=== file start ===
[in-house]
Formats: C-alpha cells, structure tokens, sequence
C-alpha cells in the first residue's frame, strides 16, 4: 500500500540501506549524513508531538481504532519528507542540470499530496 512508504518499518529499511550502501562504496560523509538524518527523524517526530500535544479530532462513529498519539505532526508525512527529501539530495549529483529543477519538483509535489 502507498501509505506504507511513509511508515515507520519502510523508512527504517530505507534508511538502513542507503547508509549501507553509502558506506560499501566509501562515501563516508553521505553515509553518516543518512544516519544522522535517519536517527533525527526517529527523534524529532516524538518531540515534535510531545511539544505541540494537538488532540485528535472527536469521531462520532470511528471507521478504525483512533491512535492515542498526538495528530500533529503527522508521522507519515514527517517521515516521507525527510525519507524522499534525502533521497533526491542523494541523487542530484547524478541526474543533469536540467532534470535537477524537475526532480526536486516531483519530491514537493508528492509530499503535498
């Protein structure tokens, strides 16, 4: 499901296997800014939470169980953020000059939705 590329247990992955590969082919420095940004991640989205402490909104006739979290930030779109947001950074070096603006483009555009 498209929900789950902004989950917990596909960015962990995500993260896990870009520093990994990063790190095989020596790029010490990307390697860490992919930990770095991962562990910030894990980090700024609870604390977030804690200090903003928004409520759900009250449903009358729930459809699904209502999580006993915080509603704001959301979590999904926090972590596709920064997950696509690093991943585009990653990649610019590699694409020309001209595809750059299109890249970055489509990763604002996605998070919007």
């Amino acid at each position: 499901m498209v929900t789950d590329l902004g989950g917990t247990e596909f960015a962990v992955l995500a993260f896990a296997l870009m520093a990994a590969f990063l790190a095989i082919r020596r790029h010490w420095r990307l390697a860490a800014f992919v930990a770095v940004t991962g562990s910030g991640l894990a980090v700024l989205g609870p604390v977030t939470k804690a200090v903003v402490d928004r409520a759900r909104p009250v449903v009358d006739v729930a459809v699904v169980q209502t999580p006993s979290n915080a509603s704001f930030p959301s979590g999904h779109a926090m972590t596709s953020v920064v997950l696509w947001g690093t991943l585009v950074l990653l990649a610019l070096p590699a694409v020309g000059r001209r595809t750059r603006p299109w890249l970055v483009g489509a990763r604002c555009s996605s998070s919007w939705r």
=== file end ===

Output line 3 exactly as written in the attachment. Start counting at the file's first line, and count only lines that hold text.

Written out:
C-alpha cells in the first residue's frame, strides 16, 4: 500500500540501506549524513508531538481504532519528507542540470499530496 512508504518499518529499511550502501562504496560523509538524518527523524517526530500535544479530532462513529498519539505532526508525512527529501539530495549529483529543477519538483509535489 502507498501509505506504507511513509511508515515507520519502510523508512527504517530505507534508511538502513542507503547508509549501507553509502558506506560499501566509501562515501563516508553521505553515509553518516543518512544516519544522522535517519536517527533525527526517529527523534524529532516524538518531540515534535510531545511539544505541540494537538488532540485528535472527536469521531462520532470511528471507521478504525483512533491512535492515542498526538495528530500533529503527522508521522507519515514527517517521515516521507525527510525519507524522499534525502533521497533526491542523494541523487542530484547524478541526474543533469536540467532534470535537477524537475526532480526536486516531483519530491514537493508528492509530499503535498